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Published on March 16, 2021

How To Excel At Work And Achieve Career Success

How To Excel At Work And Achieve Career Success
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I was a teacher, coach, and education administrator for 44 years to 10 years at the high school level and 34 at the collegiate level. I also organized and directed basketball camps and clinics throughout America and in 4 European countries.

I was privileged to work with a good number of people who excelled at work which led them to successful careers.

So, how to excel at work and achieve career success?

Through the years, I observed 6 characteristics that I thought led to excellence in the workplace.

1. Humility

The most successful people I worked with were humble from their first through their last day at work. I found that people who made it to the very top of their professions in business, education, law, or medicine were humble people.

Incongruously, people who were trying to excel but had not reached the top were the arrogant, egotistical ones. This seemed to be a recurrent occurrence.

For its 75th anniversary, Fortune Magazine dedicated the entire publication to one concept – decision making. They interviewed leaders from the business, military, education, and political worlds.

I thought the most insightful interview was with Jim Collins, author of Good to Great. His comment was that the most important decisions made in the last 25 years in American boardrooms, regardless of the business, all began with the leaders saying the same 3 words, “I don’t know.”

I have worked with leaders who knew. In fact, to say I worked “with” them is a misnomer. Nobody could work “with” them because they already had all the answers.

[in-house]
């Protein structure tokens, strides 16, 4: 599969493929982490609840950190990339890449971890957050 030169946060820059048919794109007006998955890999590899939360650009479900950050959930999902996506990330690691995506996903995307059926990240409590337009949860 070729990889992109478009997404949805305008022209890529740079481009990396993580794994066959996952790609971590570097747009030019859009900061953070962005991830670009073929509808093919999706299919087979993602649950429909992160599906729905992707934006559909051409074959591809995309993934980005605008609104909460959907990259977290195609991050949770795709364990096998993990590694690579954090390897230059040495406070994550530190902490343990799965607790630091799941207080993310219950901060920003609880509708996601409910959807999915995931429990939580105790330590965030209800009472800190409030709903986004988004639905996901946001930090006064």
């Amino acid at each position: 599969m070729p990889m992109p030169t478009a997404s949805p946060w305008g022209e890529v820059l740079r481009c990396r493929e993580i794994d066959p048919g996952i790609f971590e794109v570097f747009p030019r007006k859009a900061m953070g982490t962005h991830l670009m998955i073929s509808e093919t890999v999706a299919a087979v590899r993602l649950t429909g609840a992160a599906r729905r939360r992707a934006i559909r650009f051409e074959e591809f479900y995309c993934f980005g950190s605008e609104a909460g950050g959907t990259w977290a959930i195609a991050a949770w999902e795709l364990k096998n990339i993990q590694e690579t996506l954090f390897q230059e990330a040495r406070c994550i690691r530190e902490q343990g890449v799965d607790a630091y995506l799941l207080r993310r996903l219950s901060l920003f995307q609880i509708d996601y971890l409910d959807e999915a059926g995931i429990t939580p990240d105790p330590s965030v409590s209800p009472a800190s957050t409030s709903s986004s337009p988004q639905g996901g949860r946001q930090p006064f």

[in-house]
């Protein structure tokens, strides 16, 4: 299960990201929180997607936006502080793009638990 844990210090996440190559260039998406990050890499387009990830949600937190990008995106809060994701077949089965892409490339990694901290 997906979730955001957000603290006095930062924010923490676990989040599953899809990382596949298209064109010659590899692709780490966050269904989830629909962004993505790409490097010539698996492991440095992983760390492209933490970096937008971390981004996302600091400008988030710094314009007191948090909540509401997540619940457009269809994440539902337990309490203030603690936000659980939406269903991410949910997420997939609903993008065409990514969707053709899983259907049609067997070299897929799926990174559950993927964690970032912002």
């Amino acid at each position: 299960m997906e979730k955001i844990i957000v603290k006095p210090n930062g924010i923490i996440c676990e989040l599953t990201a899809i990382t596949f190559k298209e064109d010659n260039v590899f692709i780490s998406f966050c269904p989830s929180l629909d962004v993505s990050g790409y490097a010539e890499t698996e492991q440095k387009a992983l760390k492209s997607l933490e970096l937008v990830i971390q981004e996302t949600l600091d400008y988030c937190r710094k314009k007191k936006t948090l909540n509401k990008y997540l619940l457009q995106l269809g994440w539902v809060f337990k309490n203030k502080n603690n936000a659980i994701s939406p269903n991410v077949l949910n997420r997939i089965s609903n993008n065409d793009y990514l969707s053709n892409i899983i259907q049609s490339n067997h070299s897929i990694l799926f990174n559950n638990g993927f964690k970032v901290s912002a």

I also worked with leaders who, when tough decisions had to be made, called in their principal people. They were not afraid to say, “I don’t know how we should handle this issue, but let’s put our heads together and find the best solution.”

I found these humble leaders to be the most secure and strongest leaders I ever worked with.

John Wooden, the iconic UCLA basketball coach, summed up humility when he wrote:[1]

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Talent is God-given, be humble. Fame is man-given, be thankful. But conceit is self-given, be careful.

2. Caring

People who excel at work care about their fellow workers.

Our basketball players at the University of St. Francis used to demonstrate for the coaches who spoke at the Chicago Nike clinics. They had to demonstrate for Indiana coach, Bob Knight, on a Saturday. They had to be nervous because Coach Knight had the reputation of being tough on players and because there were 800 coaches at the clinic.

The very first drill Coach gave our players was a disaster. Our guys totally messed it up. The coaches laughed.

Coach Knight went right over to the coaches and said, “These kids left campus at 6am to help me teach you. So, here is what we’re going to do.”

“If I hear anymore laughing, I’m going to pick 10 of you guys to demonstrate and the kids are going to sit in the first row and laugh at you.”

You never heard 800 coaches get so quiet so quickly!

Bob Knight showed he cared about our players and they were excited to work with him for the rest of the clinic.

People who care, show up. I worked with a great coach at Providence High School named Bob McAlpin. When Bob died, I naturally went to his wake. While there, our St. Francis president, Dr. Jack Orr, came into the room. I was surprised Jack was there because I knew he never met Bob. However, Bob’s daughter, Terri, was a student at St. Francis and Jack cared about her.

Successful people care.

3. Extra Mile

Successful people always do more than is expected of them.

When problems arise, people who excel at work do whatever it takes to resolve the issue. They do not have to be asked; they are always ready to go the extra mile.

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My fellow coach and great friend, Jack Hermanski, worked with Special Education students. He was a “traveling” teacher who worked with students at ten different schools within his district.